12

OK, I've been talking to a friend about compilers and optimisation of programs, and he suggested that n * 0.5 is faster than n / 2. I said that compilers do that kind of optimisation automatically, so I wrote a small program to see if there was a difference between n / 2 and n * 0.5:

Division:

#include <stdio.h>
#include <time.h>

int main(int argc, const char * argv[]) {
    int i, m;
    float n, s;
    clock_t t;

    m = 1000000000;
    t = clock();
    for(i = 0; i < m; i++) {
        n = i / 2;
    }
    s = (float)(clock() - t) / CLOCKS_PER_SEC;

    printf("n = i / 2: %d calculations took %f seconds (last calculation = %f)\n", m, s, n);

    return 0;
}

Multiplication:

#include <stdio.h>
#include <time.h>

int main(int argc, const char * argv[]) {
    int i, m;
    float n, s;
    clock_t t;

    m = 1000000000;
    t = clock();
    for(i = 0; i < m; i++) {
        n = i * 0.5;
    }
    s = (float)(clock() - t) / CLOCKS_PER_SEC;

    printf("n = i * 0.5: %d calculations took %f seconds (last calculation = %f)\n", m, s, n);

    return 0;
}

And for both versions I got 0.000002s avg. when compiled with clang main.c -O1. And he said there must be something wrong with the time measurement. So he then wrote a program:

#include <cstdio>
#include <iostream>
#include <ctime>

using namespace std;

int main()
{
    clock_t ts, te;
    double  dT;

    int i, m;
    double n, o, p, q, r, s;
    m = 1000000000;

    cout << "Independent calculations:\n";
    ts = clock();
    for (i = 0; i < m; i++)
    {
        //  make it a trivial pure float calculation with no int casting to float
        n = 11.1 / 2.3;
        o = 22.2 / 2.3;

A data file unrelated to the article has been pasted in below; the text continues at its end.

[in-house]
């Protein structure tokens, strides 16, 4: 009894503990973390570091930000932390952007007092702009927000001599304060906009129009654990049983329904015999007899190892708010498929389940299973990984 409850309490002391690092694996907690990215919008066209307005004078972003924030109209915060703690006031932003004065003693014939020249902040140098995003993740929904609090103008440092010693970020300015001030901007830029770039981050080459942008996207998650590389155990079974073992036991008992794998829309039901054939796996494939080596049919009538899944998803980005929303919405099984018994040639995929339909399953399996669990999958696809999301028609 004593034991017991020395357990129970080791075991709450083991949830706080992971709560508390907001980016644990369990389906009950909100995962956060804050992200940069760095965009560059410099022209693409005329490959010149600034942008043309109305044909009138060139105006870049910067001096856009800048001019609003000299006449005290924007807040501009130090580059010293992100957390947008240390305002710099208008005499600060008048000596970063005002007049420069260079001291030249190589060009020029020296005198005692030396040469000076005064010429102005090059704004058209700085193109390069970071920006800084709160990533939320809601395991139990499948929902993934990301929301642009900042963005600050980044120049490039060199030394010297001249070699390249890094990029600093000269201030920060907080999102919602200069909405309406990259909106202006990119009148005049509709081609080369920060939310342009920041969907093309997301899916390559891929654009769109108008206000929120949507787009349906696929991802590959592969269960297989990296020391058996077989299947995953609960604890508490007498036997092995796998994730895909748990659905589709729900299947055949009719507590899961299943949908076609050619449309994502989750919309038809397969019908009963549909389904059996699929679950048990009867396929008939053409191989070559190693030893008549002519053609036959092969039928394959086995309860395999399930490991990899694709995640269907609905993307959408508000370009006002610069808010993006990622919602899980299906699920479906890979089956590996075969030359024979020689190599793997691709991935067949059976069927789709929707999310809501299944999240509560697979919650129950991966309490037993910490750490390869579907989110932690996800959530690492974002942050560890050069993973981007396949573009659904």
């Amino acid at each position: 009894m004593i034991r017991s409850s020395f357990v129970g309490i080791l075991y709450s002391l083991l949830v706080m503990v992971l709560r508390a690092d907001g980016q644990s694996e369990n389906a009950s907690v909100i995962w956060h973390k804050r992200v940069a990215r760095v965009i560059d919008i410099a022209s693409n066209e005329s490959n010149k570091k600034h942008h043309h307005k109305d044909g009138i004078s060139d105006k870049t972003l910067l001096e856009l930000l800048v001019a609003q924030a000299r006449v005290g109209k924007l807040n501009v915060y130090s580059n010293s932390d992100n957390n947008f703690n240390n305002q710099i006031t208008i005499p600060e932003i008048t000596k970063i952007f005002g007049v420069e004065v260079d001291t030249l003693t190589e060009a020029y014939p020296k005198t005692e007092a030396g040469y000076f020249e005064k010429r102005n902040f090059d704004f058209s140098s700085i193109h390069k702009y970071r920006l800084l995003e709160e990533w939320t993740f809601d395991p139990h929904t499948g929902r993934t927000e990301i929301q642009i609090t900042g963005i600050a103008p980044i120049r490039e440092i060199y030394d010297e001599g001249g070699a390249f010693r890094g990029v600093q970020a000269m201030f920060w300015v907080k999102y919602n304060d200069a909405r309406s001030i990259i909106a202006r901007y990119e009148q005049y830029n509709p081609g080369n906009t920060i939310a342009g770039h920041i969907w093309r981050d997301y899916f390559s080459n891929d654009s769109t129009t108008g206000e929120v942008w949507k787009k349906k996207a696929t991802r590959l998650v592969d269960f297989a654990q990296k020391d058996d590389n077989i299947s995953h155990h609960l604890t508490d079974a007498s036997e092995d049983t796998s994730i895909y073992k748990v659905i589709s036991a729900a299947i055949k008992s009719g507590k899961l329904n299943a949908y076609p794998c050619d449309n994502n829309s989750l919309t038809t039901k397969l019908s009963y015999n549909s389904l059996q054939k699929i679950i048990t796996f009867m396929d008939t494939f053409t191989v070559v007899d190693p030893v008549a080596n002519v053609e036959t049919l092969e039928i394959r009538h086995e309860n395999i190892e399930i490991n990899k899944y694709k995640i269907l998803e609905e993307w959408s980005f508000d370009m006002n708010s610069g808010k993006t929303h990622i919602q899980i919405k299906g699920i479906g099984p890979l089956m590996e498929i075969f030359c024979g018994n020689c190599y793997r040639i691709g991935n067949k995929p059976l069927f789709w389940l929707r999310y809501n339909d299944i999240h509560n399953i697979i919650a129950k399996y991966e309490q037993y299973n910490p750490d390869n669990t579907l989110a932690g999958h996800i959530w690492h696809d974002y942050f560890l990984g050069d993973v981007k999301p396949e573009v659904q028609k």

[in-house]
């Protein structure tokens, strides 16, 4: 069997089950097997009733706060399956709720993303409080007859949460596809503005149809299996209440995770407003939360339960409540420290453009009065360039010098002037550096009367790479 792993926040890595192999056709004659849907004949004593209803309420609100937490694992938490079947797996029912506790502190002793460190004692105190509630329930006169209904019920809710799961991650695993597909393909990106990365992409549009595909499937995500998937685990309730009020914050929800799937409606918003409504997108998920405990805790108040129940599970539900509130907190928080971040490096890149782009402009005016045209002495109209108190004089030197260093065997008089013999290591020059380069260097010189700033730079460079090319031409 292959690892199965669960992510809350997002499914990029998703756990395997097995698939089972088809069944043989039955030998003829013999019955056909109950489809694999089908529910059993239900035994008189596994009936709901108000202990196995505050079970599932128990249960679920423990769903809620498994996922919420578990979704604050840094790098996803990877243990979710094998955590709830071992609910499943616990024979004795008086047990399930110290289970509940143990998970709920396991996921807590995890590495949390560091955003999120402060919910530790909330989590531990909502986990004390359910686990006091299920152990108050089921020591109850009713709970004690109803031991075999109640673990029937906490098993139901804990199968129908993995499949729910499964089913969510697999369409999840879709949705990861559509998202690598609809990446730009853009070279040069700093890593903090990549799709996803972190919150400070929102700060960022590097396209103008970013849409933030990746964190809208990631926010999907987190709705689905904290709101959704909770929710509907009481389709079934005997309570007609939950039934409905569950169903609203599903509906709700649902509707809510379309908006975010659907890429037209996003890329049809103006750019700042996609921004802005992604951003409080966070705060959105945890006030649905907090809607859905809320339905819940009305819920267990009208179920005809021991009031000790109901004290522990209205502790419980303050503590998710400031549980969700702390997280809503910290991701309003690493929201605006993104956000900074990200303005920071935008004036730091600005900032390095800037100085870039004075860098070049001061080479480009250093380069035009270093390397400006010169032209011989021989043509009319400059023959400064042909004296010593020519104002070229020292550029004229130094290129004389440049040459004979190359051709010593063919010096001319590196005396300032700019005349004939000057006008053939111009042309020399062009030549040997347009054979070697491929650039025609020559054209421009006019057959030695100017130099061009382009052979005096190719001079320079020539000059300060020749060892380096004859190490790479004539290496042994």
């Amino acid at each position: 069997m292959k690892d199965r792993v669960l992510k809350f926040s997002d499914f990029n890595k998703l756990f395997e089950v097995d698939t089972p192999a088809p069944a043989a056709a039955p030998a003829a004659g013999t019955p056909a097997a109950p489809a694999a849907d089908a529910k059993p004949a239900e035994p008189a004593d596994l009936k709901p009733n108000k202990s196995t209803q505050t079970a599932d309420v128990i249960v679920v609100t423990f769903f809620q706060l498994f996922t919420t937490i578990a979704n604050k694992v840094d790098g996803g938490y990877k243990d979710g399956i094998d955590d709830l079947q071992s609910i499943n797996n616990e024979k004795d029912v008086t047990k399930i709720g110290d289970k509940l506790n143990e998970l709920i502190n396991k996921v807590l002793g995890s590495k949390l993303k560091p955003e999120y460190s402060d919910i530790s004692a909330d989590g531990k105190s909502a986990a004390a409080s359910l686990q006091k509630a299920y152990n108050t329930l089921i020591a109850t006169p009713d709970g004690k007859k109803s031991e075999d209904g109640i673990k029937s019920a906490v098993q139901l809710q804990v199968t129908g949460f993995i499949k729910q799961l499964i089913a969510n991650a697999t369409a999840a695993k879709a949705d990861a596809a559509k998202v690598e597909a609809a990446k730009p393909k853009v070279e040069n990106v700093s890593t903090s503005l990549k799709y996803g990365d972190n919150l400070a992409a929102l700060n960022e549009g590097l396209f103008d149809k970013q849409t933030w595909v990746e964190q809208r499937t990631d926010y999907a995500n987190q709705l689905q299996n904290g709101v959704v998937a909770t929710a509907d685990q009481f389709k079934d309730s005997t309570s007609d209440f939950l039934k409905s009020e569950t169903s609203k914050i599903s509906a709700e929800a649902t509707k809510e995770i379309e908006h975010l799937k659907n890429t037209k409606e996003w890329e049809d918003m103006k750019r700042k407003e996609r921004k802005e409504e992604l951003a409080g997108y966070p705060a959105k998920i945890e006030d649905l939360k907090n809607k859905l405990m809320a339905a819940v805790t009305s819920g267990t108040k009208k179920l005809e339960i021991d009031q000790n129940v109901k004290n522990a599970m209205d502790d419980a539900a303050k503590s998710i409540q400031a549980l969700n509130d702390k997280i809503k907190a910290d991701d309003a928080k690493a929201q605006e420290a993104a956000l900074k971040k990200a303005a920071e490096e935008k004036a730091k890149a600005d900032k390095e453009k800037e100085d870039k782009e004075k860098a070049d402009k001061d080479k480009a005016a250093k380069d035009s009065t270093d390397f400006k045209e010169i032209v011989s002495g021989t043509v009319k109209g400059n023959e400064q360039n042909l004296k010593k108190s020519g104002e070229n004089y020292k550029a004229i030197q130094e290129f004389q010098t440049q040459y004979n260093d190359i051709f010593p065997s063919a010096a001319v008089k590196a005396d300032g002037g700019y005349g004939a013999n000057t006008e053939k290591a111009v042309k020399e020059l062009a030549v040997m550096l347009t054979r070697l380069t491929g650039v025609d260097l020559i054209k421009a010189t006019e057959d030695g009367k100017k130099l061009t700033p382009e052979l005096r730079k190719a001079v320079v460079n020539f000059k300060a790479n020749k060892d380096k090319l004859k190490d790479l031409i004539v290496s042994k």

p = 33.3 / 2.3;
        q = 44.4 / 2.3;
        r = 55.5 / 2.3;
        s = 66.6 / 2.3;
    }

    te = clock();
    dT = ((float)(te - ts)) / CLOCKS_PER_SEC;   //  make initial call to get the elapsed time to run the loop
    ts = clock();

    printf("Division: %d calculations took %f seconds\n", m, dT);

    for (i = 0; i < m; i++)
    {
        //  make it a trivial pure float calculation with no int casting to float
        n = 11.1 * 0.53;
        o = 22.2 * 0.53;
        p = 33.3 * 0.53;
        q = 44.4 * 0.53;
        r = 55.5 * 0.53;
        s = 66.6 * 0.53;
    }

    te = clock();
    dT = ((float)(te - ts)) / CLOCKS_PER_SEC;   //  make initial call to get the elapsed time to run the loop
    ts = clock();

    printf("Multiplication: %d calculations took %f seconds\n", m, dT);

    cout << "\nDependent calculations:\n";
    for (i = 0; i < m; i++)
    {
        //  make it a trivial pure float calculation with no int casting to float
        n = 11.1 / 2.3;
        o = n / 2.3;
        p = o / 2.3;
        q = p / 2.3;
        r = q / 2.3;
        s = r / 2.3;
    }


    te = clock();
    dT = ((float)(te - ts)) / CLOCKS_PER_SEC;   //  make initial call to get the elapsed time to run the loop
    ts = clock();

    printf("Division: %d calculations took %f seconds\n", m, dT);

    for (i = 0; i < m; i++)
    {
        //  make it a trivial pure float calculation with no int casting to float
        n = 11.1 * 0.53;
        o = n * 0.53;
        p = o * 0.53;
        q = p * 0.53;
        r = q * 0.53;